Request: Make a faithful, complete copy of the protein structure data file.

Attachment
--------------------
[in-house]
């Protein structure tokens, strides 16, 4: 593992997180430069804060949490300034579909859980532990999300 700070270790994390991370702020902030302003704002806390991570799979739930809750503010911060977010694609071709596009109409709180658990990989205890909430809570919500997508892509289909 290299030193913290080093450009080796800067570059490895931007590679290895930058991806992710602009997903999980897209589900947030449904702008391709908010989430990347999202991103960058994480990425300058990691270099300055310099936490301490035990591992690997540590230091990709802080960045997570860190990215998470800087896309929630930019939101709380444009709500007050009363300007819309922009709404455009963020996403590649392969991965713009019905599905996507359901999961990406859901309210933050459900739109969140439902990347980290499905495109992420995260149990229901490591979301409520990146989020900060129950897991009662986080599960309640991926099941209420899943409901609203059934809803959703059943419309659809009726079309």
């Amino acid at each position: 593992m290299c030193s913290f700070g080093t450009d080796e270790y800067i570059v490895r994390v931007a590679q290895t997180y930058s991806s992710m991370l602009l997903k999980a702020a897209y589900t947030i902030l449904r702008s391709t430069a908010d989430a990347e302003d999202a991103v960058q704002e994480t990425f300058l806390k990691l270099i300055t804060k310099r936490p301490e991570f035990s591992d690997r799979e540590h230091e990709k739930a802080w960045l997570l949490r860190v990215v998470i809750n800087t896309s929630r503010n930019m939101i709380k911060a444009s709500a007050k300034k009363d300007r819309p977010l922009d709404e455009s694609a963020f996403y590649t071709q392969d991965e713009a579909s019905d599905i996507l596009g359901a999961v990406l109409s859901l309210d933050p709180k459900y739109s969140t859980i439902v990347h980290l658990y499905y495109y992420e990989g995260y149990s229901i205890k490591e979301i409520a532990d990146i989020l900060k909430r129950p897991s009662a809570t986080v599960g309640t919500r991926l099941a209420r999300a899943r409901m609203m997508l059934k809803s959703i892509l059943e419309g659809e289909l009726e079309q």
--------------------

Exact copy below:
[in-house]
């Protein structure tokens, strides 16, 4: 593992997180430069804060949490300034579909859980532990999300 700070270790994390991370702020902030302003704002806390991570799979739930809750503010911060977010694609071709596009109409709180658990990989205890909430809570919500997508892509289909 290299030193913290080093450009080796800067570059490895931007590679290895930058991806992710602009997903999980897209589900947030449904702008391709908010989430990347999202991103960058994480990425300058990691270099300055310099936490301490035990591992690997540590230091990709802080960045997570860190990215998470800087896309929630930019939101709380444009709500007050009363300007819309922009709404455009963020996403590649392969991965713009019905599905996507359901999961990406859901309210933050459900739109969140439902990347980290499905495109992420995260149990229901490591979301409520990146989020900060129950897991009662986080599960309640991926099941209420899943409901609203059934809803959703059943419309659809009726079309």
């Amino acid at each position: 593992m290299c030193s913290f700070g080093t450009d080796e270790y800067i570059v490895r994390v931007a590679q290895t997180y930058s991806s992710m991370l602009l997903k999980a702020a897209y589900t947030i902030l449904r702008s391709t430069a908010d989430a990347e302003d999202a991103v960058q704002e994480t990425f300058l806390k990691l270099i300055t804060k310099r936490p301490e991570f035990s591992d690997r799979e540590h230091e990709k739930a802080w960045l997570l949490r860190v990215v998470i809750n800087t896309s929630r503010n930019m939101i709380k911060a444009s709500a007050k300034k009363d300007r819309p977010l922009d709404e455009s694609a963020f996403y590649t071709q392969d991965e713009a579909s019905d599905i996507l596009g359901a999961v990406l109409s859901l309210d933050p709180k459900y739109s969140t859980i439902v990347h980290l658990y499905y495109y992420e990989g995260y149990s229901i205890k490591e979301i409520a532990d990146i989020l900060k909430r129950p897991s009662a809570t986080v599960g309640t919500r991926l099941a209420r999300a899943r409901m609203m997508l059934k809803s959703i892509l059943e419309g659809e289909l009726e079309q």